But the Democratic plan could backfire. Trump is arguing that the impeachment by the House is politically motivated, and the process is denying the due process rights of the president. The White House has submitted a letter to the Speaker of the House and to the chairs of impeachment inquiry committees, maintaining that the impeachment inquiry is unconstitutional, in that it violates due process rights. The President, the letter argues, is denied the rights to cross-examine witnesses, to call witnesses, to receive transcripts of testimony, and to have council present. The House leadership has ignored these arguments, rather than responding to them. The New York Times also is silent of the question of Constitutional due process rights in the context of an impeachment investigation by the House of Representatives, which seems like a legitimate issue for the White House to raise.

The Trump Administration is taking the position that, as long as due process rights are not respected in the impeachment process, the administration will not cooperate with the impeachment investigation. Both the Democratic Party leadership and The New York Times criticize the decision to non-cooperate, without addressing the charge that the impeachment process is violating the due process rights of the President. If this continues without resolution, the way would be clear for the Republicans to accuse the Democratic Party of ignoring constitutional guarantees when they are inconvenient for their political agenda, which could adversely affect the Democratic Party in the 2020 elections.

Even though the Trump administration has embraced a super-aggressive form of imperialism, particularly with respect to Venezuela and Cuba, the conviction of Trump by the U.S. Senate and his removal from office would not necessarily further the interests of the neocolonized nations and peoples. He would be replaced by Vice-President Mike Pence, assuming that Trump does not have a maneuver to defy the Senate conviction. Pence has been one of the key actors in the super-aggressive imperialism of the Trump Administration, and his prospects for re-election in 2020 may be stronger than those of Trump.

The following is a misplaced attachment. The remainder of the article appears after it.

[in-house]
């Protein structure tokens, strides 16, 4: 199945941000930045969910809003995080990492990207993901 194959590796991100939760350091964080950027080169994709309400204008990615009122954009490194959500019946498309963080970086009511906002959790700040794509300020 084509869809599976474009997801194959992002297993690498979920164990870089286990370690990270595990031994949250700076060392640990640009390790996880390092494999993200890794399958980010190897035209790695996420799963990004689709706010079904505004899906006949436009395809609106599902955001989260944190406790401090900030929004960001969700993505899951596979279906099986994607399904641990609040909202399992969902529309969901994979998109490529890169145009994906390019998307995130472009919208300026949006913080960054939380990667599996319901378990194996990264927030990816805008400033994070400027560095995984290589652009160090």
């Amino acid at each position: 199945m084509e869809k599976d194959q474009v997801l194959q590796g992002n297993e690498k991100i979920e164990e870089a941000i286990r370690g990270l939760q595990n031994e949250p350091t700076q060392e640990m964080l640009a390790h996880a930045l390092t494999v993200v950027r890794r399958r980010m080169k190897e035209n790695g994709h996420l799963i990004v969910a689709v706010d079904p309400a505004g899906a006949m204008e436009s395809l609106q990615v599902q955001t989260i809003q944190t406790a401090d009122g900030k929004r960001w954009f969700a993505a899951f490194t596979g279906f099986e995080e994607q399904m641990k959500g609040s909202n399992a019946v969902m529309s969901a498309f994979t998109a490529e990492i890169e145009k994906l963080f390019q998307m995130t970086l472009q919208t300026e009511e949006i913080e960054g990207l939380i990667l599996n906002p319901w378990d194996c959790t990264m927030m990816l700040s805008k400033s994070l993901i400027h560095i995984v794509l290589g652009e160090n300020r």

Moreover, a conviction of Trump by the Senate would deepen the division in a nation already deeply divided, especially if the Democrats were to win the 2020 elections, except in the unlikely case that they win by strong majorities. A deeply divided empire, unable to debate and arrive to agreement concerning a national plan of action, is not in the interests of the peoples of the world. When the world’s most powerful nation becomes politically unstable, unable to internally debate its conflicts in a politically useful way, the entire world is threatened by new military and economic aggressions that possibly may emerge.

The best-case scenario, from the point of view of the world’s neocolonized peoples, would be the realization of the Democratic Party plan at present: a relatively quick impeachment by the Democratic-controlled House, followed by insufficient votes to convict in the Republican-controlled Senate, paving the way for a possible Democratic victory in the 2020 presidential and congressional elections. No one should expect too much from a Democratic Party victory in 2020. It would not imply the end of aggressive imperialism against our nations and peoples; it would only mean the end of super-aggressive imperialism, plus the granting of some space for multilateralism and for nations that seek a sovereign road. It would imply a world a little less insecure, a world with a little less conflict and chaos. But it would not imply a steps toward the necessary road for a more just, democratic, and sustainable world-system, which, so far, is being forged from below, by the peoples, leaders, and movements of the Third World, and not by the movements of the peoples of the North. So far.

This is Charles McKelvey, reflecting on the unfolding global popular socialist revolution forged by our peoples in defense of humanity.


Edited by Lena Valverde Jordi